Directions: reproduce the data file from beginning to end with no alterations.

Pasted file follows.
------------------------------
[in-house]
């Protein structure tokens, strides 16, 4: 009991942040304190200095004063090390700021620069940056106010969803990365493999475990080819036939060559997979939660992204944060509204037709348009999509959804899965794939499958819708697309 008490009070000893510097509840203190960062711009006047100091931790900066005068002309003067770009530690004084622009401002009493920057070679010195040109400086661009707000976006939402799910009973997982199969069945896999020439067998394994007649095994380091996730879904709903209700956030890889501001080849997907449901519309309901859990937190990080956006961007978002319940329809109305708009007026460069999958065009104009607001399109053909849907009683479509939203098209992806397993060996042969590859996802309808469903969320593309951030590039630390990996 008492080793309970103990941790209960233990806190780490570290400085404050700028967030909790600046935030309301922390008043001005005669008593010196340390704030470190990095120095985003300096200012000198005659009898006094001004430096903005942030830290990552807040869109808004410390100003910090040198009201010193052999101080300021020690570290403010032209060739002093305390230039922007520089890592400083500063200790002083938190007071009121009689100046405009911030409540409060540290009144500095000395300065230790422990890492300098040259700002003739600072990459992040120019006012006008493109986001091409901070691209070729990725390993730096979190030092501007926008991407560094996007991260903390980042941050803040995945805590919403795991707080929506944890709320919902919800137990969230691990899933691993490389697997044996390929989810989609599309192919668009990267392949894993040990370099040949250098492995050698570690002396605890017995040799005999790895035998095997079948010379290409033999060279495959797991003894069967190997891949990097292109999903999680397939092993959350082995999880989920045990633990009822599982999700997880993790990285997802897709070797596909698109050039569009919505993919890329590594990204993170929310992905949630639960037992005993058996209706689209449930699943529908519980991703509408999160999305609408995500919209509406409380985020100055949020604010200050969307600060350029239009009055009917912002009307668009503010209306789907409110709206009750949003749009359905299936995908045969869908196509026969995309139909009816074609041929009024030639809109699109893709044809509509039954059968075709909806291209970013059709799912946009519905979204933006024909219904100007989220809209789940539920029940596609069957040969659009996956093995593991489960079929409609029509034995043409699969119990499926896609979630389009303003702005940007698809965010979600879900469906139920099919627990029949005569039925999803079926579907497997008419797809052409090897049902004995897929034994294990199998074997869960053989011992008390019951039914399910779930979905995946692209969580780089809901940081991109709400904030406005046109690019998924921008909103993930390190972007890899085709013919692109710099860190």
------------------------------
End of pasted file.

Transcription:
[in-house]
């Protein structure tokens, strides 16, 4: 009991942040304190200095004063090390700021620069940056106010969803990365493999475990080819036939060559997979939660992204944060509204037709348009999509959804899965794939499958819708697309 008490009070000893510097509840203190960062711009006047100091931790900066005068002309003067770009530690004084622009401002009493920057070679010195040109400086661009707000976006939402799910009973997982199969069945896999020439067998394994007649095994380091996730879904709903209700956030890889501001080849997907449901519309309901859990937190990080956006961007978002319940329809109305708009007026460069999958065009104009607001399109053909849907009683479509939203098209992806397993060996042969590859996802309808469903969320593309951030590039630390990996 008492080793309970103990941790209960233990806190780490570290400085404050700028967030909790600046935030309301922390008043001005005669008593010196340390704030470190990095120095985003300096200012000198005659009898006094001004430096903005942030830290990552807040869109808004410390100003910090040198009201010193052999101080300021020690570290403010032209060739002093305390230039922007520089890592400083500063200790002083938190007071009121009689100046405009911030409540409060540290009144500095000395300065230790422990890492300098040259700002003739600072990459992040120019006012006008493109986001091409901070691209070729990725390993730096979190030092501007926008991407560094996007991260903390980042941050803040995945805590919403795991707080929506944890709320919902919800137990969230691990899933691993490389697997044996390929989810989609599309192919668009990267392949894993040990370099040949250098492995050698570690002396605890017995040799005999790895035998095997079948010379290409033999060279495959797991003894069967190997891949990097292109999903999680397939092993959350082995999880989920045990633990009822599982999700997880993790990285997802897709070797596909698109050039569009919505993919890329590594990204993170929310992905949630639960037992005993058996209706689209449930699943529908519980991703509408999160999305609408995500919209509406409380985020100055949020604010200050969307600060350029239009009055009917912002009307668009503010209306789907409110709206009750949003749009359905299936995908045969869908196509026969995309139909009816074609041929009024030639809109699109893709044809509509039954059968075709909806291209970013059709799912946009519905979204933006024909219904100007989220809209789940539920029940596609069957040969659009996956093995593991489960079929409609029509034995043409699969119990499926896609979630389009303003702005940007698809965010979600879900469906139920099919627990029949005569039925999803079926579907497997008419797809052409090897049902004995897929034994294990199998074997869960053989011992008390019951039914399910779930979905995946692209969580780089809901940081991109709400904030406005046109690019998924921008909103993930390190972007890899085709013919692109710099860190």